Please bear in mind that this is an optional step and it only applies to user interface tests. When you test REST API, you don’t need to think about the page objects. You can read more about the Page Object on Martin Fowler website:

You can also read John Ferguson Smart’s article to understand it better:

Step 6 - Run Tests Locally

Now, you are ready to execute the test. You can do it just like you would run unit tests. You can do it from Visual Studio. Just open the Test Explorer and run the tests.


Step 7 - Create a Test Execution Report

The significant benefit of using the BDD framework is generating test reports. Most importantly, we can create an HTML report which shows which Gherkin scenarios has failed. It also shows the percentage of the successful tests. The desired number is always 100% which means that the software is ready to be deployed to the production environment at any time. You can generate a Specflow HTML report using the livingdoc command-line tool. To install it, you should run this command line:

dotnet tool install --global SpecFlow.Plus.LivingDoc.CLI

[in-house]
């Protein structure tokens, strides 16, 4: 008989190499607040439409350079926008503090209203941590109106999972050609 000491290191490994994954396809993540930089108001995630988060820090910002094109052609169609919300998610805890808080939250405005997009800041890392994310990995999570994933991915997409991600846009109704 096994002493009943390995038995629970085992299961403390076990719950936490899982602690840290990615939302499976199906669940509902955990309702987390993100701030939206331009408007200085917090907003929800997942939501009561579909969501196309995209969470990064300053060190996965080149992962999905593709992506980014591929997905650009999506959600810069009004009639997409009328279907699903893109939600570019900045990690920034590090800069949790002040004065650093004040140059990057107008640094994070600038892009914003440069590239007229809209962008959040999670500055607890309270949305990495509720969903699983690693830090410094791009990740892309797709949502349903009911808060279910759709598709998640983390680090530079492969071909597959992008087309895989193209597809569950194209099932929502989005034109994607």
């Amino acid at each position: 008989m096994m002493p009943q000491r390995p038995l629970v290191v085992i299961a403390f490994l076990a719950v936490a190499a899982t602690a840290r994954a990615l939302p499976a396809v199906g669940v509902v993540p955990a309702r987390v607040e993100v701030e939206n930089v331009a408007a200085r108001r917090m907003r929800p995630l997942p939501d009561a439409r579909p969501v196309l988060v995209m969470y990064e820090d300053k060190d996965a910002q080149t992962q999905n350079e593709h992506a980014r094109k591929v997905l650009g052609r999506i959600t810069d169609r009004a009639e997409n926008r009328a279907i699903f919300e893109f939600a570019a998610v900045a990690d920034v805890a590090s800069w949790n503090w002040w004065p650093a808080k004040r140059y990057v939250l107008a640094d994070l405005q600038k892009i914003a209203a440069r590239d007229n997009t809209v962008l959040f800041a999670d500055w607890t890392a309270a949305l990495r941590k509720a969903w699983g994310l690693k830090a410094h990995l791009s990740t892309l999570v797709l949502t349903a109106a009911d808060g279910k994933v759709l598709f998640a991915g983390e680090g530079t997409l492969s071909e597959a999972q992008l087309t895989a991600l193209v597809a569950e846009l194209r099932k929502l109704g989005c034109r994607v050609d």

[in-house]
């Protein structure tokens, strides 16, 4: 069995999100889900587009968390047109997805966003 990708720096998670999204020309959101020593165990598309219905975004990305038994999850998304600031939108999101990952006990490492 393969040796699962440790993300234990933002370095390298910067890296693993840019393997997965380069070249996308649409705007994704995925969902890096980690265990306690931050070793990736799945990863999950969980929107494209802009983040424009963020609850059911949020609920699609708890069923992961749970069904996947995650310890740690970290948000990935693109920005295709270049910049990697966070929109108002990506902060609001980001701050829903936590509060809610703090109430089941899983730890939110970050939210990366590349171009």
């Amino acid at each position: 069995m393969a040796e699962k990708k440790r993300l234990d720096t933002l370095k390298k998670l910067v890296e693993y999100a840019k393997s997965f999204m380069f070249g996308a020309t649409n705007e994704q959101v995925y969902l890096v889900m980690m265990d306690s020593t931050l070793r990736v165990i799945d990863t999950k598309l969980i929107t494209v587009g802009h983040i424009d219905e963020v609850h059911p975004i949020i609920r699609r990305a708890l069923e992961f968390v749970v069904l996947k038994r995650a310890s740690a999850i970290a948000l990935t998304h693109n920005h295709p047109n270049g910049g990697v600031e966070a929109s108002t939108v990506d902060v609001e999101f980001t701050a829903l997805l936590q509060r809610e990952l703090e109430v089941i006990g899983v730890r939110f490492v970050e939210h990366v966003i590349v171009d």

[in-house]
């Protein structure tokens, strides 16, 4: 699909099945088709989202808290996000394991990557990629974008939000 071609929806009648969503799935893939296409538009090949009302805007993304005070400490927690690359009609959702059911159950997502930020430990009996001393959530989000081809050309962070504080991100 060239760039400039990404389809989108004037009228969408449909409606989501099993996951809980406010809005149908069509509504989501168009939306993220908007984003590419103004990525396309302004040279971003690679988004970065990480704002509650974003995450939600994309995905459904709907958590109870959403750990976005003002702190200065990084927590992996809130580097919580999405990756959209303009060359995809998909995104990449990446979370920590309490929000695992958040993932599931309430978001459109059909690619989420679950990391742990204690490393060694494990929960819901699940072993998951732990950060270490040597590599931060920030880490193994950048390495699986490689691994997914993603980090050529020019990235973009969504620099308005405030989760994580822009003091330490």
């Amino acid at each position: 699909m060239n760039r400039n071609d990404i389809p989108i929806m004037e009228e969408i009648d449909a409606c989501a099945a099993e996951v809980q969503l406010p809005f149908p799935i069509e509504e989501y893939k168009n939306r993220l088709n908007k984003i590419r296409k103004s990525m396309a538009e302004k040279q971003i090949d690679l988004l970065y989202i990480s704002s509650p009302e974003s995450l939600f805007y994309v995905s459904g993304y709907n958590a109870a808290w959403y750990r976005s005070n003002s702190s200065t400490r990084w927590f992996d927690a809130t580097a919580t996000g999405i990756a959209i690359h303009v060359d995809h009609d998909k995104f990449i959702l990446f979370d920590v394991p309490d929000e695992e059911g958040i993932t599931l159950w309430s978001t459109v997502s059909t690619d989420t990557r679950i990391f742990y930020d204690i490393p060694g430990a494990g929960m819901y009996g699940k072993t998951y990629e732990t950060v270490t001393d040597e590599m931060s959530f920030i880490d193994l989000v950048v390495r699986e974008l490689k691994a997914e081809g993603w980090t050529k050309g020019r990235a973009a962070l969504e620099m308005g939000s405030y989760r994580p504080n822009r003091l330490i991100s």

The command which generates HTML looks like this:

livingdoc test-assembly C:\Users\darek\source\repos\DecisionEngineTest\DecisionEngineTest\bin\Debug\net6.0\DecisionEngineTest.dll -t C:\Users\darek\source\repos\DecisionEngineTest\DecisionEngineTest\bin\Debug\net6.0\TestExecution.json

The livingdoc command takes 2 parameters: test assembly path and a test execution JSON file which is generated after tests execution in Visual Studio.

HTML report:


In the HTML report,  you can open the Analytics tab where you see the number of features, scenarios, and tests. You can also see how many steps have not been used. This feature helps you to remove a redundant code from your solution.


Step 8 - Run your tests on the build server

Test reports are especially useful in automated regression tests. These tests typically take a few hours, so they can be triggered at night. In the morning, the software developers can see what’s wrong and fix the software to test it again. In big projects, we have a QA Engineer, a person dedicated to  maintaining automated tests. The automation itself can be created with Jenkins, Azure Pipelines, TeamCity or any other build server.

If you follow these 8 easy steps, you have a working test  that is understood by developers and product owners. Remember that the main purpose of BDD is communication improvement. The unit tests are just a side effect.

If you’re interested in adopting BDD in your project, you should visit and learn how Specflow can improve your team performance and communication with product owners.